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Discussion Starter #1
My understanding of this issue is not great.

An acquaintance is looking to sell her house and rent, instead of purchasing a new house.

The mortgage on the house is not up.

How will the penalty for breaking the mortgage be calculated?
 

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I wrote this some time ago - not 100% sure about the accuracy..

This is the greater of 3 months interest or the interest rate differential which is basically the interest differential payable on the two different rates. Ie if your current mortgage rate means you will pay $10k in interest over the next 2 years and you get a new rate which only involves $6k in interest then the breakage fee will include that $4k of interest which the mortgage company won’t be collecting. This breakage fee may seem like a lot if you have a several years left on your mortgage but it makes sense. Why would a company forgo $X of interest (and profit) by letting you lower your interest rate without charging a fee to cover it?

Best thing to do is just ask the holder of the mortgage - they will tell you what the amount is.
 

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Discussion Starter #3
Thanks, 4P. I also thought it was 3 months, but she said she thought it was 6 months. I actually have to figure this out at work in the next week or so as part of a project we are doing, but thought I'd get a jumpstart.

As for just asking the mortgage lender: of course, this is the right and obvious thing to do. The situation is that the wife in the relationship wants to sell and rent, and the husband is not sure; the husband thinks the penalty is 6 months, and the wife doesn't know and ... probably would not phone the mortgage provider directly to find out. People are mysterious.
 

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Hi MoneyGal,

My understanding was that methods of calculating the IRD (or the 3 month penalty, but of course that's unlikely given how low current rates are) may vary according to the terms of the actual mortgage contract. It's faster & easier to call the lender and ask them to calculate it for you. Also, some lenders publish IRD calculators. Alternatively, you can request a copy of your friend's certificate of title at your local Land Titles Office for a few bucks, and then request the filed copy of the mortgage contract for another few bucks.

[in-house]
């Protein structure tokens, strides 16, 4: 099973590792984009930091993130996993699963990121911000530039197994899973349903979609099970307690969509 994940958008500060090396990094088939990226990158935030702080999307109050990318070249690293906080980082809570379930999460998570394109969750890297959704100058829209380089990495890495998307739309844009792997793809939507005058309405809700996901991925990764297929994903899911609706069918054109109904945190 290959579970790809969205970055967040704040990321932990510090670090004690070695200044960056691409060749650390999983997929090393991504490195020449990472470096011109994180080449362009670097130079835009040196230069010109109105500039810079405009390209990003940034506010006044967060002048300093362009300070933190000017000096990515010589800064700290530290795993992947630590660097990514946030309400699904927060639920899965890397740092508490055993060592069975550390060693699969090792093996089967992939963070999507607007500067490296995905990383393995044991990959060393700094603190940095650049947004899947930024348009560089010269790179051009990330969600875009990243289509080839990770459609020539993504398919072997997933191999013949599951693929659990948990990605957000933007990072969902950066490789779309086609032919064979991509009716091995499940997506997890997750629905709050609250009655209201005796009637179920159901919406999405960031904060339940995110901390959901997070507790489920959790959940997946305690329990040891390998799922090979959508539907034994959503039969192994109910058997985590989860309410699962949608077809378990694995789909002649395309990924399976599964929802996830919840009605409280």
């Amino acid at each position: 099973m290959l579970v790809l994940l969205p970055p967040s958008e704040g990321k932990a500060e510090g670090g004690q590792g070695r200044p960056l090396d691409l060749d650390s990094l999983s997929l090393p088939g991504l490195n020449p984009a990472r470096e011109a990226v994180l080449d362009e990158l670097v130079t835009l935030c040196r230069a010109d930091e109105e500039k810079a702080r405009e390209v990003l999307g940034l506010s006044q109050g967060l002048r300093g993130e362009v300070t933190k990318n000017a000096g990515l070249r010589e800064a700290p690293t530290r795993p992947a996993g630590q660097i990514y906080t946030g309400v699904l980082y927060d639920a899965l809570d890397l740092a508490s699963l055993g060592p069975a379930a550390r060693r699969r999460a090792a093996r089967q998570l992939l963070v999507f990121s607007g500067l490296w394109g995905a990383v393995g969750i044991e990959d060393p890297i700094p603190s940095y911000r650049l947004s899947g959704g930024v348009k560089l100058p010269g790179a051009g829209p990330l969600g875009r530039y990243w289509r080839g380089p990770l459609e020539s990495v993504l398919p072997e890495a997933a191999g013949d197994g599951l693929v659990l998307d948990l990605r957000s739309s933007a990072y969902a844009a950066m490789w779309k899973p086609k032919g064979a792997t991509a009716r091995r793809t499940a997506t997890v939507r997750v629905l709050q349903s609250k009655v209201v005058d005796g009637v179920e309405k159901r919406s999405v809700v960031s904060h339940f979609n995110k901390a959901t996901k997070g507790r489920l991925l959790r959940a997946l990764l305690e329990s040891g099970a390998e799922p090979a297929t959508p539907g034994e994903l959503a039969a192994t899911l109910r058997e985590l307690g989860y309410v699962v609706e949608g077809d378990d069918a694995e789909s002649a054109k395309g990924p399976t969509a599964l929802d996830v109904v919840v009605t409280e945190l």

Here's a trick for your friend: since the amount of principal owing affects the IRD calculation, making the maximum allowable lump sum payment will reduce the penalty.
 

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I haven't done mortgages for years, but it use to be that if the mortgage was CMHC insured, the IRD didn't apply and the mortgage could be broken with 3 months interest penalty after 1 year.

IRD was a complex calculation that I have never done without the aid of a computer program, but it use to look at the time left on the mortgage term - for example, 2 years and compare the rate on the mortgage with the current 2 year rate. The difference between the two rates represents what the lender is losing on the payout and that would be the IRD penalty amount.

For example, if you have two years left on your mortgage and the lender can lend that money to another borrower for a higher rate for two years than they have lent it to you, you would pay 3 months interest penalty to get out of the contract.

If you have two years left on your mortgage and the lender can lend that money to another borrower for two years for less than they have lent it to you, you would pay the IRD - the lender always makes sure they are not out of pocket.

My knowledge may be obsolete, the calculations may have changed.
 

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Discussion Starter #6
The couple in question is in serious financial trouble. They are selling in order to avoid bankruptcy and they will probably still make a consumer proposal. (So, no possibility of a large lump sum payment to reduce the IRD.)

(Aside: does anyone else here experience this? Probably. Because I "know about money," I tend to field a lot of these questions in my life.)

I will tell her there's no way around it except to contact the bank directly and get the straight goods for them. They are both so passive though, I don't know whether they'll actually do this. :(